By Jan Levine, RotoWire
Special to Yahoo Sports
This week's article includes Kopi turning back the clock, Hall thriving in a new locale, a hot winger making the most of his new home in the Sunshine State, Kevin (who?) in Chicago, Pasta’s return, and Pittsburgh's 1b pivot slumping.
FIRST LINERS (RISERS)
Anze Kopitar, C, LA
Kopitar posted a surprising 92 points in 2017-18, then fell thudding back to earth with 60 points the following season. He rebounded somewhat last year, staying in the 60-point range despite the games lost to the shutdown. Coming into the season, with LA expected to continue to incorporate several youngsters into the lineup and a pipeline of pivotmen, the burden was on Kopi to show he can remain the top-line center. He is doing that and more, posting one goal and 11 assists, and it should only be a matter of time before he lights the lamp consistently.
Jonathan Drouin, C, MTL
Drouin's placement here depends on two factors: First, what position he is listed at your league, since he moved from center to left wing, skating on the second line. Second, do you believe he keeps his spot on one of the two power-play units? If the answer to the first question is center and yes to the second, then by all means grab Drouin, who came to the Habs from the Lightning for Mikhail Sergachev in a somewhat one-sided deal. If he continues to produce as he has, maybe some of the consternation over that trade will dissipate slightly, at least for this season (though likely not).
Taylor Hall, LW, BUF
Hall entered the 2020 offseason as the likely top forward free agent. Looking for a big-money, long-term deal, the veteran left winger did not find any offers to his liking, finally signing a one-year, $8 million contract with Buffalo to play with Jack Eichel. Hall may re-sign with the Sabres, but his pairing with Eichel should be a perfect match, which has been the case to date, as he has a goal and eight assists in 10 games, despite some line shuffling.
Carter Verhaeghe, LW, FLA
Verhaeghe won a Cup with the Lightning last year, then basically became a cap casualty, staying in the Sunshine State with the Panthers. A former big-time scorer in the AHL, Verhaeghe filled a checking line role with Tampa Bay. Coach Joel Quenneville has restored Verhaeghe to a top-six role, having him skate on a line with Aleksander Barkov and Anthony Duclair. With five goals and a pair of assists in six games, that move has more than paid dividends early this season.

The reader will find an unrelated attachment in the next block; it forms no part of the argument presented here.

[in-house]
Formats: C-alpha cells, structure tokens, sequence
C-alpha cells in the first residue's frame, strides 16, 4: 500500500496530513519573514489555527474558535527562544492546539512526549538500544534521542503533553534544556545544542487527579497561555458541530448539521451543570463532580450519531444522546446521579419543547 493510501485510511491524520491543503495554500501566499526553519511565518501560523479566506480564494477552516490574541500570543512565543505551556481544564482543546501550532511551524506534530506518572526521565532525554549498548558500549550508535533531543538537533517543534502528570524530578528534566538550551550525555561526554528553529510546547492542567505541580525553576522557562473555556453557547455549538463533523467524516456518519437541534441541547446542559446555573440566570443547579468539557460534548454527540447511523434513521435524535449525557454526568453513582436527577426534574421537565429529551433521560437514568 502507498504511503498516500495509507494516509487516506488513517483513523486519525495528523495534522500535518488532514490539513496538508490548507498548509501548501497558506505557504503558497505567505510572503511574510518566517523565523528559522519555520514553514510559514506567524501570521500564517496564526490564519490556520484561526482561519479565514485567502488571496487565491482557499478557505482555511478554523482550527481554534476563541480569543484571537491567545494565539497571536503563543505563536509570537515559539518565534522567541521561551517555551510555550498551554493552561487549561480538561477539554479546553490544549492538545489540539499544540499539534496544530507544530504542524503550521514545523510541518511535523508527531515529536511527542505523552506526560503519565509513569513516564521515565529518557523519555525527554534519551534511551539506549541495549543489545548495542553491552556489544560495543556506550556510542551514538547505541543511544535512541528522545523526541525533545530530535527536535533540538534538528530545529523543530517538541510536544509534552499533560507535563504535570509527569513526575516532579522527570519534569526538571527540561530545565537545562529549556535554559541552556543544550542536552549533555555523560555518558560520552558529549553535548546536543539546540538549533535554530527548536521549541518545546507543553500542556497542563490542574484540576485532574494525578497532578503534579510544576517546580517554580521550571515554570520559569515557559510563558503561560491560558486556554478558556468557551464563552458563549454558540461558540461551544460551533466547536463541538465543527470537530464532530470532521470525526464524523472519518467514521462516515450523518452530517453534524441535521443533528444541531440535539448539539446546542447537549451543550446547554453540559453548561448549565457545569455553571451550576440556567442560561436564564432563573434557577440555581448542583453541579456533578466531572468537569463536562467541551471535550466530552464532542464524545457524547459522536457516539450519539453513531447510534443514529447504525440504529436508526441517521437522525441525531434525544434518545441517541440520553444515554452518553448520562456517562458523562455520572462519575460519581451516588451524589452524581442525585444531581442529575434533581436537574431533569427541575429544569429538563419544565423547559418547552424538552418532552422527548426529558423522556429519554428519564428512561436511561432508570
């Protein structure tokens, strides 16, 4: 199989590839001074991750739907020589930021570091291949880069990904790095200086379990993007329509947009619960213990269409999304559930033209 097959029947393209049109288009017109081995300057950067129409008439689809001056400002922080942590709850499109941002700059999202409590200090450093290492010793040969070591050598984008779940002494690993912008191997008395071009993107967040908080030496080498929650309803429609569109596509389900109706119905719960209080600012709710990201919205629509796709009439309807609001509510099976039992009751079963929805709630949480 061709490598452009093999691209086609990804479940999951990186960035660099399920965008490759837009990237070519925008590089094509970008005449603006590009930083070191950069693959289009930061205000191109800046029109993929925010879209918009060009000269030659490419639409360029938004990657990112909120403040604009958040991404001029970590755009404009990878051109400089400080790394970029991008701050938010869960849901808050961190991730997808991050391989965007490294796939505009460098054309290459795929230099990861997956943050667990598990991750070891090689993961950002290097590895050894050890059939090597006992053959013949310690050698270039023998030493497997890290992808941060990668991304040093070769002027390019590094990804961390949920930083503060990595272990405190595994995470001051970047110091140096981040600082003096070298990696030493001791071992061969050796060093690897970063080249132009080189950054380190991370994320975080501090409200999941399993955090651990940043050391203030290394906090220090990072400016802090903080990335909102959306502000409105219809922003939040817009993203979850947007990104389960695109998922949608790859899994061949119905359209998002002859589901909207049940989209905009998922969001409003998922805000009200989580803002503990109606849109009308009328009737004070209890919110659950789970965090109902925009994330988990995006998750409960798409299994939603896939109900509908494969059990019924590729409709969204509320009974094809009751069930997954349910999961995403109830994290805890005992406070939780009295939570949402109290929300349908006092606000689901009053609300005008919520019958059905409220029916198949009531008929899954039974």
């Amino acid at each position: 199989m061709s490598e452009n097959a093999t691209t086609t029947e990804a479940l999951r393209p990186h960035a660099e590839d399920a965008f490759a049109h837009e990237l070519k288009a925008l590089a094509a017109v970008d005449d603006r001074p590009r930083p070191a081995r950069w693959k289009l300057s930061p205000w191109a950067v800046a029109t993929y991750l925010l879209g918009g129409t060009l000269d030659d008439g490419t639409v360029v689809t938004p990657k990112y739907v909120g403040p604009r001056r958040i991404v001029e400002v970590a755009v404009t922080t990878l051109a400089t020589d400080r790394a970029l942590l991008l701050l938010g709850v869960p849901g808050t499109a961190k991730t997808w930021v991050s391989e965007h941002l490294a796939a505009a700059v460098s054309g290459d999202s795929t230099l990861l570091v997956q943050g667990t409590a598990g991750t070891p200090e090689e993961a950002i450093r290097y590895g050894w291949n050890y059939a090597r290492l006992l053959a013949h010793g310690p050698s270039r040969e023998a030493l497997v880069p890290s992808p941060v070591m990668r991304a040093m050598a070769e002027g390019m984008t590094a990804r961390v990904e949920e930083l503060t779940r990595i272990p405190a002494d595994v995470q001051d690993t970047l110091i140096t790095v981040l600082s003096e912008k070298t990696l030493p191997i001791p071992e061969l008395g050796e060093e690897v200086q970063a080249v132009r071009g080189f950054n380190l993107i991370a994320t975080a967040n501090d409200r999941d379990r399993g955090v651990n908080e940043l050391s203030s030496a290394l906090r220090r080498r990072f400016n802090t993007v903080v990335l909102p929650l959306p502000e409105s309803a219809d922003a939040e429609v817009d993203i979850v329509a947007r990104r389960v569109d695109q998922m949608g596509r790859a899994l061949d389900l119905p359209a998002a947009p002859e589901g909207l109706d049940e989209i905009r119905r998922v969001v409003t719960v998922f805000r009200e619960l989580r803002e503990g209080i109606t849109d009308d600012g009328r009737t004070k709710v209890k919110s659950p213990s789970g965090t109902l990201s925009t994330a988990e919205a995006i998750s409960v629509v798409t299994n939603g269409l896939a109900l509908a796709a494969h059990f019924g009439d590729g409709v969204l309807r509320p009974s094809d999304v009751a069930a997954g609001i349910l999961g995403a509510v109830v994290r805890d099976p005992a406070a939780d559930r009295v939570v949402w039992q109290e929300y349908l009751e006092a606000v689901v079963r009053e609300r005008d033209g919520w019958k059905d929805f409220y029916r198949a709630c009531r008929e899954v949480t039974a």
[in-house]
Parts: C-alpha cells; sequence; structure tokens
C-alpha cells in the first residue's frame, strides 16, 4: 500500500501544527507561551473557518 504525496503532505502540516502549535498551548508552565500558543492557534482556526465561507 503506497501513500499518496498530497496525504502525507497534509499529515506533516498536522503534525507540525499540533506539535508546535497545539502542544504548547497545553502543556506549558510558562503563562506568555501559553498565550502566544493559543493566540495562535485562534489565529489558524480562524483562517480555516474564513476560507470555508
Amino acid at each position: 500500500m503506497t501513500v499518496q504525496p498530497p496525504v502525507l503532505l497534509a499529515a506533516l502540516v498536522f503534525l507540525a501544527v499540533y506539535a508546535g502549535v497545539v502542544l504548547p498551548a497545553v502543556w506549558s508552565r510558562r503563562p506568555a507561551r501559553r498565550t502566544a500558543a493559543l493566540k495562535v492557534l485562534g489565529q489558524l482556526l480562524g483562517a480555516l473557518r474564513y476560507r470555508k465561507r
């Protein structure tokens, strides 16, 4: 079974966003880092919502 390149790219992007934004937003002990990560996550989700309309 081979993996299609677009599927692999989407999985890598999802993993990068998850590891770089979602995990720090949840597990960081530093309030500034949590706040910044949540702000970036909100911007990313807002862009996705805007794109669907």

James van Riemsdyk, LW, PHI
JVR's production has fallen off precipitously the last few seasons. Despite scoring 36 goals in 2017-18 as a member of the Maple Leafs, his total output dropped by eight points. That fall continued the next two years, as his output declined by six and eight points, respectively. Also, van Riemsdyk's ice time declined, contributing to that drop. This season, van Riemsdyk is off to a strong start, tallying five goals (four on the man-advantage) and seven helpers, including one on each of the three goals scored by Philly on Sunday.
John Klingberg, D, DAL
Klingberg may have peaked in 2017-18 when he scored 28 goals and added 39 assists. His output dropped to 45 points in 64 the following season and plummeted to just 32 points last season. The presence and growth of Miro Heiskanen played a large part in Klingberg's slight change in role and usage. But the 28-year-old is enjoying a strong start offensively in 2020-21, picking up two goals and six assists in his first six games. If he continues to man the top power-play unit, Klingberg's overall production should exceed original expectations.
Joonas Korpisalo, G, CLM
Korpisalo and Elvis Merzlikins are splitting time in the Columbus net, alternating games. So far, Korpi has been the better of the two, going 2-1-2 with a 2.17 GAA and a .936 save percentage through five starts. The Finnish goaltender sparkled in the playoffs after getting outplayed for long stretches in the regular season by Merzlikins. Coach John Tortorella is likely to stick with the current plan, but if Korpisalo continues to shine, a slight tweak in playing time allotment might occur, benefitting Korpi.
Kevin Lankinen, G, CHI
Chicago decided this offseason to move on from Corey Crawford, turning the net over to Collin Delia and Malcolm Subban which, if you recall, was met with scorn and skepticism in the hockey and fantasy communities. Out of the blue, the Blackhawks appear to have found a new No. 1 goalie in Lankinen. The Finnish netminder appeared in 21 games with AHL Rockford last season, compiling an 8-10-2 record while posting a 3.03 GAA and .909 save percentage, so little was expected of him this year. But Delia and Subban were not up to the task, forcing coach Jeremy Colliton to turn to Lankinen, who has made the most of his opportunity, going 3-1-2 with a 1.97 GAA and a .937 save percentage through five appearances